Assignment 1 – (50 marks)
Discuss the importance of body fluids and which one is considered to be the body’s internal environment. (4 marks)
* Body fluids carry chemical communicators which organize actions amid cells, carry nutrients to cells, and carry waste products away from cells. They are the primary transport system between cells. The internal environment of the body is extracellular fluid, which refers to all of the fluids outside of our cells in our bodies – such as blood plasma, interstitial fluid, lymph and transcellular fluid. These fluids make up approximately 1/4 of body weight.
Describe the three major types of lipids found in the body. (6 marks)
* The three major ...view middle of the document...
Some may also have cilia to aid moving materials over surfaces. Transitional cells can be tall or flat, and can compress or extend to respond to body movement.
Describe the structural characteristics of the epidermis that relate to its protection function. Compare thick to thin skin. (6 marks)
Tight junctions work towards preventing bacterial invasion in epithelial cells, as well as keratin, which is a thick protective layer of the epidermis. Not only does keratin protect from bacterial invasion, but also blocks UV damage. The dermis is thinner in thick skin compared to thin. Thick skin also doesn’t have hairs, apocrine sweat glands, or sebaceous glands. It’s commonly found where there’s lots of abrasion. For example, palms, fingertips and soles of feet. In contrast, the dermis is thicker in thin skin than it is in thick. This makes thin skin easier to suture if injury is acquired. As well, thin skin has less eccrine sweat glands than thick skin.
Briefly describe the steps in endochondral ossification. (6 marks)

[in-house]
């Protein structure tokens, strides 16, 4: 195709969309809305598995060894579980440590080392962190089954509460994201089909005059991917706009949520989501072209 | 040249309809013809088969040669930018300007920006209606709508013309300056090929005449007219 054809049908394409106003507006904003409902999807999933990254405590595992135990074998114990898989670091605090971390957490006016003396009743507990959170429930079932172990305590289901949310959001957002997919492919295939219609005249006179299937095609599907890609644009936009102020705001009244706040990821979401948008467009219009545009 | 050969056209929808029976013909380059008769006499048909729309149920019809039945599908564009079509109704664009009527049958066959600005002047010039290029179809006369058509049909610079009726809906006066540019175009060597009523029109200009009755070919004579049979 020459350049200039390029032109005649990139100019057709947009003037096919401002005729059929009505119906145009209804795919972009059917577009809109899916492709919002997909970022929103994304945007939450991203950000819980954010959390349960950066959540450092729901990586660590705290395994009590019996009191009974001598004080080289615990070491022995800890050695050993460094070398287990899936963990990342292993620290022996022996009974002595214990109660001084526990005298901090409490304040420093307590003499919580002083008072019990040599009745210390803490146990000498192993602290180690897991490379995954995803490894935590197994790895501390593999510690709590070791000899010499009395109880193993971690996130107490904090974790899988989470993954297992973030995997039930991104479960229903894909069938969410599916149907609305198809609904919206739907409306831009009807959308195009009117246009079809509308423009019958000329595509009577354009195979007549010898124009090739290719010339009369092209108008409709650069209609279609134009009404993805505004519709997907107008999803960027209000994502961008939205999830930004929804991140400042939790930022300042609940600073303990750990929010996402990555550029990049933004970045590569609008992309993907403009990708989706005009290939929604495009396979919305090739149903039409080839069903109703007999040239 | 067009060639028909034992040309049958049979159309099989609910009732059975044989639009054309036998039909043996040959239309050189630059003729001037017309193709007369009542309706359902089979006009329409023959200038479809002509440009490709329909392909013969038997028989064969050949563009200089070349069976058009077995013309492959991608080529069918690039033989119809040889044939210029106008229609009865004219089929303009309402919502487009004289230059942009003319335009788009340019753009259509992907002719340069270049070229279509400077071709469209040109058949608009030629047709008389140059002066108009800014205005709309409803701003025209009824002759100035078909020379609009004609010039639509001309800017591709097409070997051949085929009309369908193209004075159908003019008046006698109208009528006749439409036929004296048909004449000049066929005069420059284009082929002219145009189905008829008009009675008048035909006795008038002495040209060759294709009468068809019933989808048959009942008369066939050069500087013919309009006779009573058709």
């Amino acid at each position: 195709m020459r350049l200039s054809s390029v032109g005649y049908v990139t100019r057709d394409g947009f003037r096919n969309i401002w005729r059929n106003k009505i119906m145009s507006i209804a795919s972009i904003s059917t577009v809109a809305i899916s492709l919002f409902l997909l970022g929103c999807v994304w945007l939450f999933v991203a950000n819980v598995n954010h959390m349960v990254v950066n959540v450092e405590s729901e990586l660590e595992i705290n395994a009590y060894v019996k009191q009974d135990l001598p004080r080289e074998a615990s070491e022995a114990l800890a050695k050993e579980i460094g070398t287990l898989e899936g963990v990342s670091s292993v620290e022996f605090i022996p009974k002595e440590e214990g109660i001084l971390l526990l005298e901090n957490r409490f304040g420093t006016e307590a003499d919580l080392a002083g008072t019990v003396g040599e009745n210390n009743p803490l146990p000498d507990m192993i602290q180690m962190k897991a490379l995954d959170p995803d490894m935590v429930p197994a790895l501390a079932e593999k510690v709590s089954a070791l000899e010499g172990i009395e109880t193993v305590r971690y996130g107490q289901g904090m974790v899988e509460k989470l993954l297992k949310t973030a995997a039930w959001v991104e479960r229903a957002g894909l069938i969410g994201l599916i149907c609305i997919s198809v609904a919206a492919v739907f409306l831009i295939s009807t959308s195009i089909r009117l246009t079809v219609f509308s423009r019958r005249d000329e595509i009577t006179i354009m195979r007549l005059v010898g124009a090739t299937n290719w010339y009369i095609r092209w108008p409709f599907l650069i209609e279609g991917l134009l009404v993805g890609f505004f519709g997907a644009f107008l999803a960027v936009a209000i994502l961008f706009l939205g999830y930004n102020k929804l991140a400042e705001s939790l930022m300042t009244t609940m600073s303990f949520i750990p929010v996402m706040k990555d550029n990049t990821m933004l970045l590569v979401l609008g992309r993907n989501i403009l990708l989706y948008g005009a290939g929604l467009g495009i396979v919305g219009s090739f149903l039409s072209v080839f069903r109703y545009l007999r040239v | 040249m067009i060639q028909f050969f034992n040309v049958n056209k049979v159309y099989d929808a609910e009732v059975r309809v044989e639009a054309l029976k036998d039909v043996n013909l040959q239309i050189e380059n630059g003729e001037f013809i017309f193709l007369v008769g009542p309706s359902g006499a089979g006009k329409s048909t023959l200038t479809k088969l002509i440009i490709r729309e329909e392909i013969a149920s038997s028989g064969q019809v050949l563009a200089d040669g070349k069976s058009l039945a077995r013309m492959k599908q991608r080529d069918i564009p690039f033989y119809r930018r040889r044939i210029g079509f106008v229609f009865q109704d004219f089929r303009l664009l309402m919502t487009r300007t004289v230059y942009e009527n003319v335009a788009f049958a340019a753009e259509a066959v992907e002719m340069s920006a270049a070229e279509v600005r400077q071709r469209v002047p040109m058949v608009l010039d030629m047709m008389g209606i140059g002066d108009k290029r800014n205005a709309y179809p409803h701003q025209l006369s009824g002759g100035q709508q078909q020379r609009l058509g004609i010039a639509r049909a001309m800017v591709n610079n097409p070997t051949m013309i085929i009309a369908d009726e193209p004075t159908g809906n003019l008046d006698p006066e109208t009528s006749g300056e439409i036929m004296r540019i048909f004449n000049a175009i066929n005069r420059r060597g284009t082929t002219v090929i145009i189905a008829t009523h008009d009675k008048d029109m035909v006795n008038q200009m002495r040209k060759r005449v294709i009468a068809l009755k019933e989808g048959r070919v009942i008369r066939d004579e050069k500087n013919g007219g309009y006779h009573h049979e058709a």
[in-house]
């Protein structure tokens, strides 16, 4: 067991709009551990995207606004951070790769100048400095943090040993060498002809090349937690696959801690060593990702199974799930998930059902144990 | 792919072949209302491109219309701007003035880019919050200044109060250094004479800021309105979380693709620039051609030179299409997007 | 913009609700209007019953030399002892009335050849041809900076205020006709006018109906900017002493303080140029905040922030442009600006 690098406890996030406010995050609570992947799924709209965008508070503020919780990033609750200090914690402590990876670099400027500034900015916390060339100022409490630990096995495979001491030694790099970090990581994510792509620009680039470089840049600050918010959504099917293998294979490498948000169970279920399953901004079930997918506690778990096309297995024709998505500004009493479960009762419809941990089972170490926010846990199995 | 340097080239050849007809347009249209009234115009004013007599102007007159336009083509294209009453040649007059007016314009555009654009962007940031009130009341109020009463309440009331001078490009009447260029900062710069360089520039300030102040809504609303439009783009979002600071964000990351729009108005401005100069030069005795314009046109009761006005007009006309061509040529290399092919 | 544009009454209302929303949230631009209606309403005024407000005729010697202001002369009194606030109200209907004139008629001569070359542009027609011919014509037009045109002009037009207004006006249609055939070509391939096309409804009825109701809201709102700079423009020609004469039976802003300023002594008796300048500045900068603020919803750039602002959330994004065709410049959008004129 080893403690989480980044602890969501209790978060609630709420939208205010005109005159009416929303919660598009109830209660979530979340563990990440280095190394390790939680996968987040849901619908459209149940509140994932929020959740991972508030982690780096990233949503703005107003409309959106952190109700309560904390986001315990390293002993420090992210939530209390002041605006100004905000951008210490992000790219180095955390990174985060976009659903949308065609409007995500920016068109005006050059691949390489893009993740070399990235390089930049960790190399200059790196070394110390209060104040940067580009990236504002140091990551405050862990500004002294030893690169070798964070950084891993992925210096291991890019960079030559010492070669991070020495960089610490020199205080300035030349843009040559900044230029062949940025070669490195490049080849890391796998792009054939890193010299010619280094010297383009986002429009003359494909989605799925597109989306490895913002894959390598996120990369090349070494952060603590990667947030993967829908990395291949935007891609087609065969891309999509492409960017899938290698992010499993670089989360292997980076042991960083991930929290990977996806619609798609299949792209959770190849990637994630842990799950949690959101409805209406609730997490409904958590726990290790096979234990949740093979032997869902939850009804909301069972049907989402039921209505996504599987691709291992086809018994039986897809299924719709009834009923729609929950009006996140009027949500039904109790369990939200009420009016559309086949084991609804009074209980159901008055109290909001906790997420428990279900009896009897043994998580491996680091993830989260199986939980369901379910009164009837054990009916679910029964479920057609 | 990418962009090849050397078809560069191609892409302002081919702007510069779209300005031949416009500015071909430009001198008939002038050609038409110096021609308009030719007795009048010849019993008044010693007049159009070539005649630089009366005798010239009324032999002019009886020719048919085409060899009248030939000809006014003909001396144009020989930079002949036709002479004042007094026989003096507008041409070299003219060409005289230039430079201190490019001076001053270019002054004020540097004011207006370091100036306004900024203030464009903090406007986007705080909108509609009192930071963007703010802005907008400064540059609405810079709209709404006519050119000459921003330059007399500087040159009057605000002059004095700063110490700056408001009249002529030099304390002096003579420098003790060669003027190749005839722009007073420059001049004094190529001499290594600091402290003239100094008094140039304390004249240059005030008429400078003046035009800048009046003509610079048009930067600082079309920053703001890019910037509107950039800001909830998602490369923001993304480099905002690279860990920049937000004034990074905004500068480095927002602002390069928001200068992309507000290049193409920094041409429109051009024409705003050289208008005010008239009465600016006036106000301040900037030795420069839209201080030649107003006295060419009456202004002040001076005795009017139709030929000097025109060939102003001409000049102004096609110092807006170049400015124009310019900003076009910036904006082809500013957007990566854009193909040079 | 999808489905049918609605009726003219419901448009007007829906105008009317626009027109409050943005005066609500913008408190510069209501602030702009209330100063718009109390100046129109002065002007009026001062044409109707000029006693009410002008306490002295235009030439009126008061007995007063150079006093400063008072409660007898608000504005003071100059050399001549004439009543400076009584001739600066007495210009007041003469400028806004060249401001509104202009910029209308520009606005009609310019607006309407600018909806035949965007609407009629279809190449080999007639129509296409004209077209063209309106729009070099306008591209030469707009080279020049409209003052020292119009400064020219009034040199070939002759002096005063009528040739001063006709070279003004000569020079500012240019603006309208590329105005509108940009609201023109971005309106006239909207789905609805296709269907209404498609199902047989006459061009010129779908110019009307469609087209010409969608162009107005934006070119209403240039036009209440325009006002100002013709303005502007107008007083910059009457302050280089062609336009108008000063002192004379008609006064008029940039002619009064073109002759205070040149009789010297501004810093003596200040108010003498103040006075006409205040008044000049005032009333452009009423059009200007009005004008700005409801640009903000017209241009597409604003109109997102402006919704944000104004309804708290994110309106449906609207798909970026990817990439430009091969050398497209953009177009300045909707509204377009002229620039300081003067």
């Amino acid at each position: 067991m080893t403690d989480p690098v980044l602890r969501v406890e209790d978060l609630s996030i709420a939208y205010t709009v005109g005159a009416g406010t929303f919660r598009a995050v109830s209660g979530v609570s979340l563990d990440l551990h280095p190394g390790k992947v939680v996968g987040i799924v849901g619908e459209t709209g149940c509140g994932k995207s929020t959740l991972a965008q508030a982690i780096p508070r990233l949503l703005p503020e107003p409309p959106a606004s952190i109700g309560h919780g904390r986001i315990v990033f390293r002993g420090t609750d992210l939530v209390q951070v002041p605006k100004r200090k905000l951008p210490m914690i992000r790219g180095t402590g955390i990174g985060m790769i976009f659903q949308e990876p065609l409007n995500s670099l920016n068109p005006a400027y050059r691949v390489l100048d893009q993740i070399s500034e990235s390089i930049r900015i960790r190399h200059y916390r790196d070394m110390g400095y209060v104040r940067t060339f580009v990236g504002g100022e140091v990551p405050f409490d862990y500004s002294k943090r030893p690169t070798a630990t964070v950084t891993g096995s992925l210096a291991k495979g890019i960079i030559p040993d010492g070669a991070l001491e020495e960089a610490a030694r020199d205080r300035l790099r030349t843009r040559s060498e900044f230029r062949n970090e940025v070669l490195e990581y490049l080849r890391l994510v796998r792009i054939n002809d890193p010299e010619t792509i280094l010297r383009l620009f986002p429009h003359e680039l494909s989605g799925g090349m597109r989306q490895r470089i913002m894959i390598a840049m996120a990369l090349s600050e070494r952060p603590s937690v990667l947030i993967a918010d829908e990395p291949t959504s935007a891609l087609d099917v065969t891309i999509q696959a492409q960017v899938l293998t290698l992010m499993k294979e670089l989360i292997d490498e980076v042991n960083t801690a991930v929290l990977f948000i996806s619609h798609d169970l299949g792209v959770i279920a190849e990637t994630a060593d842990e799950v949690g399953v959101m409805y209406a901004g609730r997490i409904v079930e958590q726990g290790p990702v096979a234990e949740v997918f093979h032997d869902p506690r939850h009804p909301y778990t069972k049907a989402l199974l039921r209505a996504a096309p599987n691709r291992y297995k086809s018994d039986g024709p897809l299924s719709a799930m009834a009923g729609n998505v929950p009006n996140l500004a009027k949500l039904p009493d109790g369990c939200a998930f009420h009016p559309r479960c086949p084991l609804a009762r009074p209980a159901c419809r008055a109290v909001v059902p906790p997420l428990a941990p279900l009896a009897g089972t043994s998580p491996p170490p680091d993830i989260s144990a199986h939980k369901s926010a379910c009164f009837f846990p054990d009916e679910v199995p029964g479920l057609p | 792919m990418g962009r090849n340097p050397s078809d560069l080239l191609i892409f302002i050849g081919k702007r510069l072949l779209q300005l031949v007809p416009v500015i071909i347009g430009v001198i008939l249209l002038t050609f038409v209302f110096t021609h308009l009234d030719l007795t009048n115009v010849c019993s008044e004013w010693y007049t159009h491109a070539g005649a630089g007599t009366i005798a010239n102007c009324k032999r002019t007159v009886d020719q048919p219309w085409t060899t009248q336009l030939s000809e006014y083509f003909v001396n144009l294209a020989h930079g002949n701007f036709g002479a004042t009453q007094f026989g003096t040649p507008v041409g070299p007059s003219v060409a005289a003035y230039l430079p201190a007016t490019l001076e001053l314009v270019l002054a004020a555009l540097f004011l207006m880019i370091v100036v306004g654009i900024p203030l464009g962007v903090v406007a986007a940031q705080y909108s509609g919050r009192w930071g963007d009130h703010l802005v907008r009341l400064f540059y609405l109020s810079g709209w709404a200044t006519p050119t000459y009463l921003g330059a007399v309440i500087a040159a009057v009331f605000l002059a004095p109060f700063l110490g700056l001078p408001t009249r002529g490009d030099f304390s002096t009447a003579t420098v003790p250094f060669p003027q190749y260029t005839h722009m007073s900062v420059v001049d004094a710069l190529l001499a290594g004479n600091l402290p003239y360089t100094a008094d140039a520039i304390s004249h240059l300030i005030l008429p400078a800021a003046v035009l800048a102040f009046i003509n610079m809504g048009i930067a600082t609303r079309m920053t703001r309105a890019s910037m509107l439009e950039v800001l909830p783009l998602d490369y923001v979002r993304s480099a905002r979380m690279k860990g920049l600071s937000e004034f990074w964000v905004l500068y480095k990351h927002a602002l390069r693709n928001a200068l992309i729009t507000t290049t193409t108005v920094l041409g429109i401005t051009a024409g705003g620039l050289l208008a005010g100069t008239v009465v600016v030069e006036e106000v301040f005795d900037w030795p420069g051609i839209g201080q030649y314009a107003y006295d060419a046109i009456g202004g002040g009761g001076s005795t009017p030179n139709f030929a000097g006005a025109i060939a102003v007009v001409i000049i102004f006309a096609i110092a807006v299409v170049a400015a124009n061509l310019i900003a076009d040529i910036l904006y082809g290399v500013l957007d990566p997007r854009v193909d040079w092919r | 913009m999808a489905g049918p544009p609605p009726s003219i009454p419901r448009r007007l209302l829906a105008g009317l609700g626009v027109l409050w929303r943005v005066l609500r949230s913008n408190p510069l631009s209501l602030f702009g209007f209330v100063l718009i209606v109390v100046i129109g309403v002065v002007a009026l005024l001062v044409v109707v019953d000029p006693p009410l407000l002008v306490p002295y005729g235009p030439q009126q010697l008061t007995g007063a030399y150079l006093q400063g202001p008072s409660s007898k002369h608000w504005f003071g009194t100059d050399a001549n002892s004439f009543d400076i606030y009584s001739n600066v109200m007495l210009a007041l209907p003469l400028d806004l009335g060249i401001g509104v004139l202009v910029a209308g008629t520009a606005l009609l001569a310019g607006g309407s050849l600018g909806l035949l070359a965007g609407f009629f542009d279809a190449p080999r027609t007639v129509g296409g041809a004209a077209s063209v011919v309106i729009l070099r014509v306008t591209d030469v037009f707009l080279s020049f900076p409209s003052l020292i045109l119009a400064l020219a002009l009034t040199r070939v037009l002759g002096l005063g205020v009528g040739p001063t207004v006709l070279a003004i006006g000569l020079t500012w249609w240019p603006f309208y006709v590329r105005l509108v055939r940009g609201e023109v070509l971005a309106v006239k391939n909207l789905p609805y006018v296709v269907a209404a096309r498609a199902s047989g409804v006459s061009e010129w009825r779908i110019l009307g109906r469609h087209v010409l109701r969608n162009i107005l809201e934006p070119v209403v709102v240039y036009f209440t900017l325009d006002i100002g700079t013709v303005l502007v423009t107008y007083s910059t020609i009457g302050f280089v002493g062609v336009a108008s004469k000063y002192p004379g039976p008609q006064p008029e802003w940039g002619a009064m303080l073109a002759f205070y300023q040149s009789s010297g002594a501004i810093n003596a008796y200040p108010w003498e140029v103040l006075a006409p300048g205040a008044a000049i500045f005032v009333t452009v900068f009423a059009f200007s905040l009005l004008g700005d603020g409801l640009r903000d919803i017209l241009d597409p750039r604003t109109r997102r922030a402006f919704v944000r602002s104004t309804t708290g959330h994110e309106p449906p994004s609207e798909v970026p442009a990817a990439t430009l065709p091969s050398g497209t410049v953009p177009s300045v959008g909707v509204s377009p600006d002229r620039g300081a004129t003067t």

* Firstly, in the center of hyaline cartilage, chondrocytes expand and form struts. These start to calcify, and the expanded chondrocytes die. This leaves cavities in the cartilage. Secondly, blood vessels grow around the cartilage. This is where osteoblasts are formed from cells in the perichondrium, which produce superficial bone around the shaft. This continues to grow and eventually turns into compact bone. This is referred to as appositional growth. Thirdly, blood vessels go into the cartilage carrying osteoblasts. At the primary ossification center, spongy bone develops. Fourthly, a marrow cavity is created. At the metaphysis, bone replaces cartilage. Fifthly, secondary ossification centers are created by the osteoblasts and capillaries entering the epiphyses. Lastly, spongy bone fills the epiphyses, and the remaining cartilage in the joint cavity is the articulation cartilage.
Choose the answer from the left column that best matches the description or term in the right column. (5 marks)
facetsfissuresforaminacondylescrestsnasal bonesossiclestemporal bonesvomerzygomatic bonescervical vertebraecoccyxlumbar vertebraesacral vertebraethoracic vertebrafalse ribsfloating ribsmanubriumtrue ribsxiphoid process | along with thoracic vertebrae, make up primary curvature of spinelandmark for CPRprominent ridge found on sacrumsmallest bones in bodyattach directly to sternummany found in skull; allow passage of nerves and blood vesselsusually 5 of these, largest bodies, short rectangular spinous processessuperior portion of sternumtwo found on atlas, articulate with occipital condylesforms inferior portion of bony nasal septum |
Compare the pectoral and pelvic girdles. (4 marks)
* In comparison of size, the pectoral girdle is much bigger than the lighter pelvic girdle. The pectoral girdle also has a more shallow socket, while the pelvic girdle has deeper, more ensured sockets for limb attachment. As well,...